Norway’s Innowind and Sweden’s Hexicon are collaborating on a unique floating 60 MW wind farm concept, which is now under review by the UK’s renewable energy industry research giant Garrad Hassan.
Innowind; which makes these novel turbines, is located in Stavanger, Norway, in what is fast becoming a global center of the new renewable energy sector.
They believe that they can improve upon the efficiency of the traditional “17th century” three blade model, by utilizing more of the wind’s potential.
Their argument is attractive – that about nine tenths of the energy in the traditional model goes to waste.
“A planned windmill with a diameter of 150 meter occupies alone 17,662 square meters… the blades alone are not more than approximately 1,125 square meters – for all 3.
This means that at all time when the wind is blowing, 16,530 square meters of potential kinetically brake energy is wasted.”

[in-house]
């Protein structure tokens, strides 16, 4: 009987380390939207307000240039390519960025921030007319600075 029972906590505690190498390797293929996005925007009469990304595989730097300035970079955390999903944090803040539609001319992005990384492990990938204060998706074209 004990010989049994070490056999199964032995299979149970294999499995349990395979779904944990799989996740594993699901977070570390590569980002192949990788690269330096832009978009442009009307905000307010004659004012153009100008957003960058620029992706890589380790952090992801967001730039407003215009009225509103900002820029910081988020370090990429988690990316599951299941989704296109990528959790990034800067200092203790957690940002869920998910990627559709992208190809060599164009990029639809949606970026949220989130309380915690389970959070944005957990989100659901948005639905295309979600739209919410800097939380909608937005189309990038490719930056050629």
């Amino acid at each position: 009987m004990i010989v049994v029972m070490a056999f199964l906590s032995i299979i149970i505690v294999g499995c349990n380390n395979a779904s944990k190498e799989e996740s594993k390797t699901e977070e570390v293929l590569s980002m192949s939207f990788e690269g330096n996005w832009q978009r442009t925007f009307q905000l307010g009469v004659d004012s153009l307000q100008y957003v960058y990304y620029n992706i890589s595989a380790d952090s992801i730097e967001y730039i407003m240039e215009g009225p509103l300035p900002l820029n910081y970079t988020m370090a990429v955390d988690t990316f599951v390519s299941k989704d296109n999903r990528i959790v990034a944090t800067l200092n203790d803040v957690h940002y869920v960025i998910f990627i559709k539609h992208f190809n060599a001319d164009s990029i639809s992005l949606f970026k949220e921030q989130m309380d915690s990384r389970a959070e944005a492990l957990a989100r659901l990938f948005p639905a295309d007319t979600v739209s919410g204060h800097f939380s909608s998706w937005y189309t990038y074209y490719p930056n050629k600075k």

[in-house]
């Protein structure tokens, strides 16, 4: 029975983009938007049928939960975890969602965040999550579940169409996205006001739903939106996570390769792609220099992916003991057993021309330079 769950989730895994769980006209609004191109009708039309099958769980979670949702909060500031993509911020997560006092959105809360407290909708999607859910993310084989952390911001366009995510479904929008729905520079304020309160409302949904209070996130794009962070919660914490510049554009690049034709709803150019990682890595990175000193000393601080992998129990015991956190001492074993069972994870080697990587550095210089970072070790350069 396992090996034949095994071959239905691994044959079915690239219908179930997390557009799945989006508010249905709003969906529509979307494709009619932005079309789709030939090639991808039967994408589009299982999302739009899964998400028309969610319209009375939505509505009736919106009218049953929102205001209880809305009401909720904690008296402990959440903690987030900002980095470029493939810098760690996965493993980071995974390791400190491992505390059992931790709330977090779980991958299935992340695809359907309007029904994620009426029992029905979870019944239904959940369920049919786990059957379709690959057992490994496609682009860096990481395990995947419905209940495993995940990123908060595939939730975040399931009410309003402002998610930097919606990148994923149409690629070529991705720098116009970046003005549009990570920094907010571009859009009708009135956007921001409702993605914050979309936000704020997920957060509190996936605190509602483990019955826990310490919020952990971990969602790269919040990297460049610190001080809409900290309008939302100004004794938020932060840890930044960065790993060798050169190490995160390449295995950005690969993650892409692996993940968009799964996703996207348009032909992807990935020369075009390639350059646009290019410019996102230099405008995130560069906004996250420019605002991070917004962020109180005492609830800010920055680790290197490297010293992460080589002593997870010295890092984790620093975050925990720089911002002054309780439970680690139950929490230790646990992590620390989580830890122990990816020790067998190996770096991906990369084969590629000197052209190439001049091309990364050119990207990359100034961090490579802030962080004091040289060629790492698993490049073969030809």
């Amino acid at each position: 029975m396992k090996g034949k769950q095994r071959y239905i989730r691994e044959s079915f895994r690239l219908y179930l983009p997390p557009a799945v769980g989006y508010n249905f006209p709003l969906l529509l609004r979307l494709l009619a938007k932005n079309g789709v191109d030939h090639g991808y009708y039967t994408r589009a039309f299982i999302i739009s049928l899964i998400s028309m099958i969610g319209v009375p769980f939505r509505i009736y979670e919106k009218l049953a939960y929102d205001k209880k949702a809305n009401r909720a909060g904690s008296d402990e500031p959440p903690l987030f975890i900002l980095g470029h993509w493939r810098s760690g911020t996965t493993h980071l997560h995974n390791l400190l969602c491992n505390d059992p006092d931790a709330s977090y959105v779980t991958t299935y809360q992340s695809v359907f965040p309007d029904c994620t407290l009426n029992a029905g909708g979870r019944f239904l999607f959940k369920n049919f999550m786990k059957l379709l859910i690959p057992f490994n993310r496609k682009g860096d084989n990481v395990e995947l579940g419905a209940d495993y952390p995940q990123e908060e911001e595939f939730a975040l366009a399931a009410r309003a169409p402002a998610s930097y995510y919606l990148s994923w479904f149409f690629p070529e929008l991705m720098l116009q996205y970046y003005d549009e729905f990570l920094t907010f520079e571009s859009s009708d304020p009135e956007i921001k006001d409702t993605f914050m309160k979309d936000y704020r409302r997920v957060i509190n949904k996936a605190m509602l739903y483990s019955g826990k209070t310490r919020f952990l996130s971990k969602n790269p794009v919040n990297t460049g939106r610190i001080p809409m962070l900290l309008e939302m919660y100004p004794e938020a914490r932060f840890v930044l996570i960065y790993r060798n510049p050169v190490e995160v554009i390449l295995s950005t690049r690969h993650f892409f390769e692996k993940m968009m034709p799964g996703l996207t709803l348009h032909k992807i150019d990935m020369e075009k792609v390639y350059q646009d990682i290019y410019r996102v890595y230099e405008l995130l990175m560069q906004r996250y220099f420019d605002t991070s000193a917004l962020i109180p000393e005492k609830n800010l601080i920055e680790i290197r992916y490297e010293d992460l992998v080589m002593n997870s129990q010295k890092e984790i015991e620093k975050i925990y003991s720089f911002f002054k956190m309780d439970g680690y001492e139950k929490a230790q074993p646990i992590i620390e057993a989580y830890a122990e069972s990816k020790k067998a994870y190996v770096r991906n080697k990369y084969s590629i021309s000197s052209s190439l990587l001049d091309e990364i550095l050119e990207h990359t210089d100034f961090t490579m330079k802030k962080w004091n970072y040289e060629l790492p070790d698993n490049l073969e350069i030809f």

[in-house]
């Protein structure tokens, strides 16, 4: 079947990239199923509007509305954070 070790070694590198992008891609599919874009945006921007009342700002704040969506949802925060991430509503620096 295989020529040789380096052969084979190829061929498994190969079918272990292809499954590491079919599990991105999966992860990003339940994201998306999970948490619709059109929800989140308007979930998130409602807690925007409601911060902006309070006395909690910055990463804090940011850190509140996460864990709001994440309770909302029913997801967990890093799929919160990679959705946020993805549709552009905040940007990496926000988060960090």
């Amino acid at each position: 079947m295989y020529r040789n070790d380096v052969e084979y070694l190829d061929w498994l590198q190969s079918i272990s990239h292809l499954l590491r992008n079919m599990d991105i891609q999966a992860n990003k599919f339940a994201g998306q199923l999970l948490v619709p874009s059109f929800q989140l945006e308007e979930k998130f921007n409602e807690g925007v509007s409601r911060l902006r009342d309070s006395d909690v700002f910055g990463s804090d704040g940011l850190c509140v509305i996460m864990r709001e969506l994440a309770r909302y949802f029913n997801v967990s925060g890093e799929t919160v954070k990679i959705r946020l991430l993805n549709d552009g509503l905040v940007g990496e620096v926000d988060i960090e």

That these 14 round turbines would produce 60 MW means that each round turbine is supplying a whopping 4.28 MW per turbine. While the largest turbine in the world is a 7 MW turbine, standard GE turbines used in most US wind farms are in the 1.5 to 2.5 MW range.
Hexicon is collaborating with Innowind (as well as regular turbine manufacturers) to provide a stable platform for multiple-turbine-platform modules to build off-shore wind farms.
Their stable hexagonal platform would make repairs and maintenance at off-shore wind farms easier, because they are accessible. Work crews could be docked by boat and helicopters could land on the rigs.
In addition, wave energy underneath could also be accessed under these floating platforms.